The Christian and the Collective Unconscious

“From the unconscious there emanate determining influences…which, independently of tradition, guarantee in every single individual a similarity and even a sameness of experience, and also of the way it is represented imaginatively. One of the main proofs of this is the almost universal parallelism between mythological motifs…” (The Archetypes and the Collective Unconscious, Carl Jung) [1]

In Genesis 18, when the men spoke with each other about whether or not to hide from Abraham about their intention to destroy Sodom, Abraham was there, observing their every action and listening to every word they were saying [2]. Abraham knew that everything that they have said amongst themselves were for his ears only. Abraham listened in, ever more attentively.

Can it be that Abraham did not know what the men were talking about? Can it be that Abraham do not know the severity of the “sins” of Sodom and Gomorrah? No. Abraham knew. Abraham knew about it all too well [3].

But Abraham was different. He was chosen to keep the way of the Lord by doing what is right and just [4]. And in order to know what is right and just, He must know what is the heart of God and what is God’s definition of evil. He must understand the delicate flow of Creation and how evil produces a cry that rises from the earth to He who is seated on the throne [5; 6]. He must understand what was the causes of wickedness and determine what will be God’s righteous reaction to the outcry [7]. We all know how the story unfolded between Abraham, God, and the fallen cities. But if this exact scenario were to happen in real life, what will our reaction be? If God were to call us when we were least expected to tell us about an impending judgement that will soon befall upon a chosen city or nation, will we disregard His revelation and treat it as nuisance, or will we be attentive to His still small voice [8]?

Identifying the collective unconscious helps us identify traits and patterns in the human society. By tracing patterns in the observable present and contrasting them with similar occurrences in history, we may be able to discern cyclical patterns and be aware of what may or may not happen in the immediate future. In Jungian psychology, when one attains the archetype of The Self, one is able to balance the conscious and the unconscious [9]. In this archetype of wholeness, the person has achieved the completest expression of the fateful combination we call individuality [10]. It is in this archetype where the unconscious — including that of the collective unconscious — is assimilated to the conscious. Coincidentally, this is exactly what Zen Buddhism preaches. In Zen Buddhism, enlightenment is achieved when one sees one’s original mind (or original nature) without the intervention of the intellect [11]. Zen points people to the very nature of one’s own being, and from there, liberates the self from the bondage of the intellect and opens itself to a world of possibilities and understanding. But that’s that. When one achieves the totality-figure that is called, “The Self” [9], one’s understanding of the world remains as that. The rest of humanity remains ignorant about one’s newfound understanding of the universe while the enlightened one became increasingly lonely in a world that no longer understand him. In this state, one can pray for universal enlightenment. But in all honesty, what resources one would need to persuade and bring everyone to totality (assuming that they are mentality fit to do so in the first place)?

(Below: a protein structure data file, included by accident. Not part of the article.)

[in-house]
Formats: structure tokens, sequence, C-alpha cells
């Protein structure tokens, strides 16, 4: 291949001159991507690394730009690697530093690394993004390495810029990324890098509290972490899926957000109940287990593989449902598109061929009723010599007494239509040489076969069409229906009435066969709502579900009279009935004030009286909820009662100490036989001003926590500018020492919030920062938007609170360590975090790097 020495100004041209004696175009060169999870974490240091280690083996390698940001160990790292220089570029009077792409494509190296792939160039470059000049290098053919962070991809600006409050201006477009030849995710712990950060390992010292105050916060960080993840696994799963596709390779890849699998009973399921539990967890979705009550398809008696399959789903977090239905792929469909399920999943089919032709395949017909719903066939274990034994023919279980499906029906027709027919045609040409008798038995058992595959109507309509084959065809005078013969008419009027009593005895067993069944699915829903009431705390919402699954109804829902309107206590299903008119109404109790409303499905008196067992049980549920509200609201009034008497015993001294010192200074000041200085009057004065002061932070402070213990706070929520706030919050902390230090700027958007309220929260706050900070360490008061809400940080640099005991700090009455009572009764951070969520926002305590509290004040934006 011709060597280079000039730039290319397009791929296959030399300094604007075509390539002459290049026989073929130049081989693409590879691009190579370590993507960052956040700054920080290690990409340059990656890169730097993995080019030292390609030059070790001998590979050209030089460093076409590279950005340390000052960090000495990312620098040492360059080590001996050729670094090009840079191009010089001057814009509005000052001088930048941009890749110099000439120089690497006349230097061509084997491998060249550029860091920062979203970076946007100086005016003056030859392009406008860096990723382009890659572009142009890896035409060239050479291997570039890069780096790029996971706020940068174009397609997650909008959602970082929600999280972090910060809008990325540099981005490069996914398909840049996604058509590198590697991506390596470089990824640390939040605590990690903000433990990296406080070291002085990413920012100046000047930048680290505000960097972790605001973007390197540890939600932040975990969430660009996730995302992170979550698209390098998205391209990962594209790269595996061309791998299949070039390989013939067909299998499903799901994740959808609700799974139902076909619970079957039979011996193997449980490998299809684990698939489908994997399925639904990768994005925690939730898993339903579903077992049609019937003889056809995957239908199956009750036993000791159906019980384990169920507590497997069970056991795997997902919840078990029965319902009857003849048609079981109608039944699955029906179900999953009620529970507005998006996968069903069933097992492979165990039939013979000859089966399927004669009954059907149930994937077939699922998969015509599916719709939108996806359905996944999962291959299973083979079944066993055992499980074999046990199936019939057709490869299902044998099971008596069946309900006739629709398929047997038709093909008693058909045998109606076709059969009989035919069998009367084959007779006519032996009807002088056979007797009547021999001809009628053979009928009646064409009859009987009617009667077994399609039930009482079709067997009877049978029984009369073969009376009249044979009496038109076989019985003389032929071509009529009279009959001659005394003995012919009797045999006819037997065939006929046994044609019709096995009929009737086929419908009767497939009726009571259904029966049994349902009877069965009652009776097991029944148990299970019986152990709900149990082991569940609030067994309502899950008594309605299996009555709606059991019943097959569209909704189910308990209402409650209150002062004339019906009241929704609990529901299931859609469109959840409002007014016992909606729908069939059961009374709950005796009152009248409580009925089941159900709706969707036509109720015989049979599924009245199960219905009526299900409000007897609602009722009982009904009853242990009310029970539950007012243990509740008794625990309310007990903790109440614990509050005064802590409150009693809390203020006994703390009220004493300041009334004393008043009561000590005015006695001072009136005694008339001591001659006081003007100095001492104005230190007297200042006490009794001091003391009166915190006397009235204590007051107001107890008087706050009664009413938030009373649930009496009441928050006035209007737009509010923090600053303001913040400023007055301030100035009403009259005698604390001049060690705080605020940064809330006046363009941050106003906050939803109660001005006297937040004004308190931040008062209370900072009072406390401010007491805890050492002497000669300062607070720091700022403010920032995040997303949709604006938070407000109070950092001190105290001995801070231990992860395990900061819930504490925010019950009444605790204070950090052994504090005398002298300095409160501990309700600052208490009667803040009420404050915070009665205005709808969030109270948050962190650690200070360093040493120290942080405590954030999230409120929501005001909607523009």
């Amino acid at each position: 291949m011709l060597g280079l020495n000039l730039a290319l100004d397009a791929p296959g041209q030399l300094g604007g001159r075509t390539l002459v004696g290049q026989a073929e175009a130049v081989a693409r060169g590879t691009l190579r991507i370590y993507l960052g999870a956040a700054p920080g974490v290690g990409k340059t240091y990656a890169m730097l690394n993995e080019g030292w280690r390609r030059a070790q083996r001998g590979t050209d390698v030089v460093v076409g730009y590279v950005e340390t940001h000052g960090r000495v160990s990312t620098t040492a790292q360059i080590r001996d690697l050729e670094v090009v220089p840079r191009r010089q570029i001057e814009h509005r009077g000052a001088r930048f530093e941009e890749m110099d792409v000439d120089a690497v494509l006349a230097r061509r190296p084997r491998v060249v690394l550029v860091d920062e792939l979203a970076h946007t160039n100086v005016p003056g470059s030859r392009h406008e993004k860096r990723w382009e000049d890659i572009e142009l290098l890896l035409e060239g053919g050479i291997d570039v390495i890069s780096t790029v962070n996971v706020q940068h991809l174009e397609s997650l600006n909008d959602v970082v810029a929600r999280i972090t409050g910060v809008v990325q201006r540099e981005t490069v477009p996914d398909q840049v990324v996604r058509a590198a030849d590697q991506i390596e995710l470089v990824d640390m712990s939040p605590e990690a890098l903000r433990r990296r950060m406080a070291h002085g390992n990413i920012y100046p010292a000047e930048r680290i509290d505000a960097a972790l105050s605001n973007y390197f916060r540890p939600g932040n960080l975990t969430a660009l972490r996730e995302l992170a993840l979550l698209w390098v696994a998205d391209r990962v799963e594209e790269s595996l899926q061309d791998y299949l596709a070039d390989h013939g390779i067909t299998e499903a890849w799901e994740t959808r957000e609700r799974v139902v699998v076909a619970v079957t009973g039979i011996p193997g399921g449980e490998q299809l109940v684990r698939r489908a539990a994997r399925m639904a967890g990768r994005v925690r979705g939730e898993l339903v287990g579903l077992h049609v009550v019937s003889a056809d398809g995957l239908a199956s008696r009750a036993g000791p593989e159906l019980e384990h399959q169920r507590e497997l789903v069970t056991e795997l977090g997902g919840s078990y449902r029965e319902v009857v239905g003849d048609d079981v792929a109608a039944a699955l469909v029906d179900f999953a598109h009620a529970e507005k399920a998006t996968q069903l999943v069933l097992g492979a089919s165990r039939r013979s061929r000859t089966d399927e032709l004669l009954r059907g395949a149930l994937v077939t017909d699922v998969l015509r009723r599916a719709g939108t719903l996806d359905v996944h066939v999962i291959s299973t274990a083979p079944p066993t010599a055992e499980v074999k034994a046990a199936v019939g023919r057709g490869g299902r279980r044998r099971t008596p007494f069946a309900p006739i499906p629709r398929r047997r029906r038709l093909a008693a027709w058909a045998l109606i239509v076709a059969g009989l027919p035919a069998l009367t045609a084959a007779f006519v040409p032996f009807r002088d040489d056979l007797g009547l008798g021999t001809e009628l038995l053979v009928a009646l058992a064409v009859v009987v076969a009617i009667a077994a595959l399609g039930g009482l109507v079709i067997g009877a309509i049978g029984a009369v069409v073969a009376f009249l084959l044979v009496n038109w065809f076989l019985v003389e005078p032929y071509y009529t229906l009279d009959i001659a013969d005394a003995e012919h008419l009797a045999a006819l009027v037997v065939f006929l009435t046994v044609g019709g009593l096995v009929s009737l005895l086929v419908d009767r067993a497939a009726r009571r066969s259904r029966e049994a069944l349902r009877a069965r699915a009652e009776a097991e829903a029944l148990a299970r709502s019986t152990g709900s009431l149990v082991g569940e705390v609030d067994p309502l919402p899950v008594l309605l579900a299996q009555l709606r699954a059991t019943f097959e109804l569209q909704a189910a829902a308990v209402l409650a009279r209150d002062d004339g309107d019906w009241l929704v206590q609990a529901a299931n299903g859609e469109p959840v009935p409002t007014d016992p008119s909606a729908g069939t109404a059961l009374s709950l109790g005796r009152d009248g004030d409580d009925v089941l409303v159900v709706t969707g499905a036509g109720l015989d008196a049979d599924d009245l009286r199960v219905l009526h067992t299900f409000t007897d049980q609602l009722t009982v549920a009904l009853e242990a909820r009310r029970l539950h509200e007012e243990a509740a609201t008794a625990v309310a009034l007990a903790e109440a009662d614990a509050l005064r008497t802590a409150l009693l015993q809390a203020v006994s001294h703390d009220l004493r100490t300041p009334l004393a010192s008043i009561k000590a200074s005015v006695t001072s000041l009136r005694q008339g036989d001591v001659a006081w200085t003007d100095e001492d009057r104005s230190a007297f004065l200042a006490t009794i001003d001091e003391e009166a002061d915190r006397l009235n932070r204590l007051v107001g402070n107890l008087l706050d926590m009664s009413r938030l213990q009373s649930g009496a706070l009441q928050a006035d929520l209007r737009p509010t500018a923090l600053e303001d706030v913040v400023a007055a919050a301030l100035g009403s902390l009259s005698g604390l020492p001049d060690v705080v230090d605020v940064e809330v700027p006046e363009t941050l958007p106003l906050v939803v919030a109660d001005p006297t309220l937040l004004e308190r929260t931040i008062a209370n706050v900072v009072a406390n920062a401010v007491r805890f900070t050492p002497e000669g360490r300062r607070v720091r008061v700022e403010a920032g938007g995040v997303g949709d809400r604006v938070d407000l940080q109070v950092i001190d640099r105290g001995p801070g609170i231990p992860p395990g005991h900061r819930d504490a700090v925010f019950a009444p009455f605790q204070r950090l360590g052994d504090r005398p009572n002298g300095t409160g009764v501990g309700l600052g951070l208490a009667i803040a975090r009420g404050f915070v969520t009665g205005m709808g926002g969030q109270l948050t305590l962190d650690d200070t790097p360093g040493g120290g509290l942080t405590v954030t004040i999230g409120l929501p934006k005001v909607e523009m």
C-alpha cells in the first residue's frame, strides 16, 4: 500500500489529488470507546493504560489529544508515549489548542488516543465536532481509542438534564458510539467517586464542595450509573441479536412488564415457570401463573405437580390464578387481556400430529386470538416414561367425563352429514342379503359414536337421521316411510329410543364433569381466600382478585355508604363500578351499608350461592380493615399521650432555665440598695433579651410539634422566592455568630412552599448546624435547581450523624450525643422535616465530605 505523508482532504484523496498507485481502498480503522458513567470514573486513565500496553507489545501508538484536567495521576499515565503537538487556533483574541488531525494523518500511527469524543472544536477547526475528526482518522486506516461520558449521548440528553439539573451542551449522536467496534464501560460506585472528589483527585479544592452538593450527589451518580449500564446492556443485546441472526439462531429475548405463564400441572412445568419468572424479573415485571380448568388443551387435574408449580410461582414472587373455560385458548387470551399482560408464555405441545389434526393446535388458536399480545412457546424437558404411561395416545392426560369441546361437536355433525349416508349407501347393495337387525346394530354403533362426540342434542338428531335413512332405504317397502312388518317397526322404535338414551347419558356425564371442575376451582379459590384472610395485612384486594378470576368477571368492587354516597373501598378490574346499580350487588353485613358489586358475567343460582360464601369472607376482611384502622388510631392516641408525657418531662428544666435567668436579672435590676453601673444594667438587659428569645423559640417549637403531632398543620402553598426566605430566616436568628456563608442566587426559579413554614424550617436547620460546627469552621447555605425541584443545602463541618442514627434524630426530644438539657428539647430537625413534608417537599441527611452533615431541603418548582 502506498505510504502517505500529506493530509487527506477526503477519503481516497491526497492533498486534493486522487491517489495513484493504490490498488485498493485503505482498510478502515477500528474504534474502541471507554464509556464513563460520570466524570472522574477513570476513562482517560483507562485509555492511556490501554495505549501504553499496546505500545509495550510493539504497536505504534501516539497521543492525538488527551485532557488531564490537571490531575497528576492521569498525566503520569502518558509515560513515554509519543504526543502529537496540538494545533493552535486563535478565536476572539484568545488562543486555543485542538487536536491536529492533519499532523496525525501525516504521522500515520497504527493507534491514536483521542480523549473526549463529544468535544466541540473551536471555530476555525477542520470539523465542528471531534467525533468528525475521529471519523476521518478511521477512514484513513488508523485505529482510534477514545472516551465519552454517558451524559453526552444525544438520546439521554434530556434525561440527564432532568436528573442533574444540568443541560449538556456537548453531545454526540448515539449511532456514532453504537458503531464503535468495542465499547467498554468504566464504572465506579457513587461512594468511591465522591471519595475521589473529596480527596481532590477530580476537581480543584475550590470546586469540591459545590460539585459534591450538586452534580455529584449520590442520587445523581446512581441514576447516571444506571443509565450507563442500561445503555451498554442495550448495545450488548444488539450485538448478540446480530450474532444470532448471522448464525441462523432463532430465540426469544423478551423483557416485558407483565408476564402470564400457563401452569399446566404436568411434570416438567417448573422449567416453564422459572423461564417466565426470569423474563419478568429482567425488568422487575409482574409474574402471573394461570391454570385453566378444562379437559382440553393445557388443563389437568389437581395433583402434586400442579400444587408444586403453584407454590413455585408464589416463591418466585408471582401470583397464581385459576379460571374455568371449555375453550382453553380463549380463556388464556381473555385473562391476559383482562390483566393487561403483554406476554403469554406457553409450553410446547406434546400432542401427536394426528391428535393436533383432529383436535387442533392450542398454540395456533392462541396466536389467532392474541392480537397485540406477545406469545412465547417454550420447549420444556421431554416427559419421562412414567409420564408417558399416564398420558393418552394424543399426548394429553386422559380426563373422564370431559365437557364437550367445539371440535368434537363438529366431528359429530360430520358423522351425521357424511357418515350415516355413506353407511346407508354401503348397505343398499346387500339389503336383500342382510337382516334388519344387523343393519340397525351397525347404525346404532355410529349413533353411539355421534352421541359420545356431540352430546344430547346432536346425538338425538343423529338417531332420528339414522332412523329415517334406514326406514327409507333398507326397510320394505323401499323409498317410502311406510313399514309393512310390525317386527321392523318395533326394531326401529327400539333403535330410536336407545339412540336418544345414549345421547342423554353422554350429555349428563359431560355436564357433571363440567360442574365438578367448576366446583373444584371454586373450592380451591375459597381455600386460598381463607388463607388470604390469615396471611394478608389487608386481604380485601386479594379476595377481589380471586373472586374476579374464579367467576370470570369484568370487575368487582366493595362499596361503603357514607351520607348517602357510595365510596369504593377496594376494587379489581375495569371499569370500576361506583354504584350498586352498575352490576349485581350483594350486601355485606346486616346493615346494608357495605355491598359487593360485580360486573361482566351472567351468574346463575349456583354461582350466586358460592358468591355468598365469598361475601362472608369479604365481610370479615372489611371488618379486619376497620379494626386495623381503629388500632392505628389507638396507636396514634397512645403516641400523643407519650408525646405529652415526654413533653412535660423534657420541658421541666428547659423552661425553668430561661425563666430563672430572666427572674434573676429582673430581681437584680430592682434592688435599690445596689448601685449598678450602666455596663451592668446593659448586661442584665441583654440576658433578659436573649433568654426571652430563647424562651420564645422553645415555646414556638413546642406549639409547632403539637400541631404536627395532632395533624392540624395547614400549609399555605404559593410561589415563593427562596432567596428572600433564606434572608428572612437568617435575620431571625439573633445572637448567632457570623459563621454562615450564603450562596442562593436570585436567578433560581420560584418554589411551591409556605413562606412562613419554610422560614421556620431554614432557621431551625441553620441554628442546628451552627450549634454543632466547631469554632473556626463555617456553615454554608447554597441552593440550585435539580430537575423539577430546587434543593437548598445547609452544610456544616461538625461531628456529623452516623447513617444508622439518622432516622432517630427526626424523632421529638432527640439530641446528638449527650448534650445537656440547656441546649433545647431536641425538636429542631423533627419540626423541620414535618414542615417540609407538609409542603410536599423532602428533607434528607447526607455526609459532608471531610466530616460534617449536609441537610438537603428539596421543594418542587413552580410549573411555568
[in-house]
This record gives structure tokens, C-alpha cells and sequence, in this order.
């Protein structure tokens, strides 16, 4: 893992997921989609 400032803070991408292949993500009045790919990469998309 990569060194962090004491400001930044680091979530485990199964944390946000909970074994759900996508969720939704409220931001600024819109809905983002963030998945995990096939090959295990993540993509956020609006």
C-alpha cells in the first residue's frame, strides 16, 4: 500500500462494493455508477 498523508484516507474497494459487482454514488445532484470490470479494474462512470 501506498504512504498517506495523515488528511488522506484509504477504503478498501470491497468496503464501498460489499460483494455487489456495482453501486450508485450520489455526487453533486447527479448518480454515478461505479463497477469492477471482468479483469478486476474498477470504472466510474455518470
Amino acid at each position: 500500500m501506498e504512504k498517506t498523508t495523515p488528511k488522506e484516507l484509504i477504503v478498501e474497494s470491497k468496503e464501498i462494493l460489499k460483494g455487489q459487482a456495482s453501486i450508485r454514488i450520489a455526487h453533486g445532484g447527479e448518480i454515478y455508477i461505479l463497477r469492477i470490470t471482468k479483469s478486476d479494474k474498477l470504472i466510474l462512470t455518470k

The Christian transcends the present reality and views the world from the elevated plane. The Christian does this not by his own will nor intellect, but by the power of He who resides within them [12]. It is He who debates about the future of humanity who took up residence within their hearts [13]. It is He who reminds them about patterns in the observable world and in the invisible. It is He who constantly tells them what is in the very heart of God [14]. It is He who puts the Christian on the added pedestal, setting them apart from the rest of the world.